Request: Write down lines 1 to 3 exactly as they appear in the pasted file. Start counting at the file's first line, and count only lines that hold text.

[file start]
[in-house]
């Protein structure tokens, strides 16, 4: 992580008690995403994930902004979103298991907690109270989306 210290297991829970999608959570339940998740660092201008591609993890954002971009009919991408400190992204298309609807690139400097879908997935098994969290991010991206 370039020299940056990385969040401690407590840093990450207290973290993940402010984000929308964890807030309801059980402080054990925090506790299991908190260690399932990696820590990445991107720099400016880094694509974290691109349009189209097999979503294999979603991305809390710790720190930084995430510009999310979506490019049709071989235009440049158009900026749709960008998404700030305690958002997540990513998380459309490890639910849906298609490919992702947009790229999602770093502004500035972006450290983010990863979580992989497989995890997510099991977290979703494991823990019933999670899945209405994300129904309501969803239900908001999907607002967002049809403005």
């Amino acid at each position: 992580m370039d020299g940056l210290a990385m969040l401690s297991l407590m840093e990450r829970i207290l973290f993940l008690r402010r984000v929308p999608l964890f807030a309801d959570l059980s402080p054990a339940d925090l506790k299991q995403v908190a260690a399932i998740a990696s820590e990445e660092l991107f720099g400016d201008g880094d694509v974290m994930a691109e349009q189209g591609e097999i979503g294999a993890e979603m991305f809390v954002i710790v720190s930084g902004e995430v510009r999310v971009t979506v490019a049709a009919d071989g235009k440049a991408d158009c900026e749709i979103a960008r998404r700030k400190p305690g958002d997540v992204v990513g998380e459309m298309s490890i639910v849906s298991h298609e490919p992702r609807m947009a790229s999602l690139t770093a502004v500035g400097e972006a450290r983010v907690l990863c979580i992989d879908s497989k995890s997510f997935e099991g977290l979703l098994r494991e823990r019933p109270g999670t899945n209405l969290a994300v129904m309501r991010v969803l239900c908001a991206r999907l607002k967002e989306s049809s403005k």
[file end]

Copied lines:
[in-house]
């Protein structure tokens, strides 16, 4: 992580008690995403994930902004979103298991907690109270989306 210290297991829970999608959570339940998740660092201008591609993890954002971009009919991408400190992204298309609807690139400097879908997935098994969290991010991206 370039020299940056990385969040401690407590840093990450207290973290993940402010984000929308964890807030309801059980402080054990925090506790299991908190260690399932990696820590990445991107720099400016880094694509974290691109349009189209097999979503294999979603991305809390710790720190930084995430510009999310979506490019049709071989235009440049158009900026749709960008998404700030305690958002997540990513998380459309490890639910849906298609490919992702947009790229999602770093502004500035972006450290983010990863979580992989497989995890997510099991977290979703494991823990019933999670899945209405994300129904309501969803239900908001999907607002967002049809403005």
């Amino acid at each position: 992580m370039d020299g940056l210290a990385m969040l401690s297991l407590m840093e990450r829970i207290l973290f993940l008690r402010r984000v929308p999608l964890f807030a309801d959570l059980s402080p054990a339940d925090l506790k299991q995403v908190a260690a399932i998740a990696s820590e990445e660092l991107f720099g400016d201008g880094d694509v974290m994930a691109e349009q189209g591609e097999i979503g294999a993890e979603m991305f809390v954002i710790v720190s930084g902004e995430v510009r999310v971009t979506v490019a049709a009919d071989g235009k440049a991408d158009c900026e749709i979103a960008r998404r700030k400190p305690g958002d997540v992204v990513g998380e459309m298309s490890i639910v849906s298991h298609e490919p992702r609807m947009a790229s999602l690139t770093a502004v500035g400097e972006a450290r983010v907690l990863c979580i992989d879908s497989k995890s997510f997935e099991g977290l979703l098994r494991e823990r019933p109270g999670t899945n209405l969290a994300v129904m309501r991010v969803l239900c908001a991206r999907l607002k967002e989306s049809s403005k």